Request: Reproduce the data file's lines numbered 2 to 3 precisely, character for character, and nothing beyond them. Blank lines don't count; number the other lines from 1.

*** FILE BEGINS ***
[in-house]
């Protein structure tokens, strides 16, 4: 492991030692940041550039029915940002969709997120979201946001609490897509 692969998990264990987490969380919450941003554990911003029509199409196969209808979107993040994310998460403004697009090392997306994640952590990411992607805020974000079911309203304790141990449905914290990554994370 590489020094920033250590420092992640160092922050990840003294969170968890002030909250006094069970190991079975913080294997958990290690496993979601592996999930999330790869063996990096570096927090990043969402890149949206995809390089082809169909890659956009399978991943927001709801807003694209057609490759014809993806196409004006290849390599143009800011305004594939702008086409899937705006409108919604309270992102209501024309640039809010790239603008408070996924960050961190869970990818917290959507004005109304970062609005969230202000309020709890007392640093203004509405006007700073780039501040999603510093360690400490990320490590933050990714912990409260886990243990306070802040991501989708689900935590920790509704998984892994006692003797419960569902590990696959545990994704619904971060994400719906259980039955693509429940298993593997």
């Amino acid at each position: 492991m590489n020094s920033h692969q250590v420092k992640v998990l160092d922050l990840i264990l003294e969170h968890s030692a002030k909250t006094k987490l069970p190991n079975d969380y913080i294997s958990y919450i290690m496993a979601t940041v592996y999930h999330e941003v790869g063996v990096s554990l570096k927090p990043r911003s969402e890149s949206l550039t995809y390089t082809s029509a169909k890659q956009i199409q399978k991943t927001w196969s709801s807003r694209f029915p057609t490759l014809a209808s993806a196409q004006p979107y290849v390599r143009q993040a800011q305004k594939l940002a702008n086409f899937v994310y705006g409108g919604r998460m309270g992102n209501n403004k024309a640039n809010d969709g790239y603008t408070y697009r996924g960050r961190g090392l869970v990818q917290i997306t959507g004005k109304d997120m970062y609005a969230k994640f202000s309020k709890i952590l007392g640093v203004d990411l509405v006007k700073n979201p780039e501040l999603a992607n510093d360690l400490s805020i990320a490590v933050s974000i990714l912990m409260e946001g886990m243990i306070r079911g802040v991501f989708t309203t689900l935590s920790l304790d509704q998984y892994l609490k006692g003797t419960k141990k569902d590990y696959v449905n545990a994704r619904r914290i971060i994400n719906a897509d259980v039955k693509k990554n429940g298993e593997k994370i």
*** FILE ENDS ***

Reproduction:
């Protein structure tokens, strides 16, 4: 492991030692940041550039029915940002969709997120979201946001609490897509 692969998990264990987490969380919450941003554990911003029509199409196969209808979107993040994310998460403004697009090392997306994640952590990411992607805020974000079911309203304790141990449905914290990554994370 590489020094920033250590420092992640160092922050990840003294969170968890002030909250006094069970190991079975913080294997958990290690496993979601592996999930999330790869063996990096570096927090990043969402890149949206995809390089082809169909890659956009399978991943927001709801807003694209057609490759014809993806196409004006290849390599143009800011305004594939702008086409899937705006409108919604309270992102209501024309640039809010790239603008408070996924960050961190869970990818917290959507004005109304970062609005969230202000309020709890007392640093203004509405006007700073780039501040999603510093360690400490990320490590933050990714912990409260886990243990306070802040991501989708689900935590920790509704998984892994006692003797419960569902590990696959545990994704619904971060994400719906259980039955693509429940298993593997």
């Amino acid at each position: 492991m590489n020094s920033h692969q250590v420092k992640v998990l160092d922050l990840i264990l003294e969170h968890s030692a002030k909250t006094k987490l069970p190991n079975d969380y913080i294997s958990y919450i290690m496993a979601t940041v592996y999930h999330e941003v790869g063996v990096s554990l570096k927090p990043r911003s969402e890149s949206l550039t995809y390089t082809s029509a169909k890659q956009i199409q399978k991943t927001w196969s709801s807003r694209f029915p057609t490759l014809a209808s993806a196409q004006p979107y290849v390599r143009q993040a800011q305004k594939l940002a702008n086409f899937v994310y705006g409108g919604r998460m309270g992102n209501n403004k024309a640039n809010d969709g790239y603008t408070y697009r996924g960050r961190g090392l869970v990818q917290i997306t959507g004005k109304d997120m970062y609005a969230k994640f202000s309020k709890i952590l007392g640093v203004d990411l509405v006007k700073n979201p780039e501040l999603a992607n510093d360690l400490s805020i990320a490590v933050s974000i990714l912990m409260e946001g886990m243990i306070r079911g802040v991501f989708t309203t689900l935590s920790l304790d509704q998984y892994l609490k006692g003797t419960k141990k569902d590990y696959v449905n545990a994704r619904r914290i971060i994400n719906a897509d259980v039955k693509k990554n429940g298993e593997k994370i």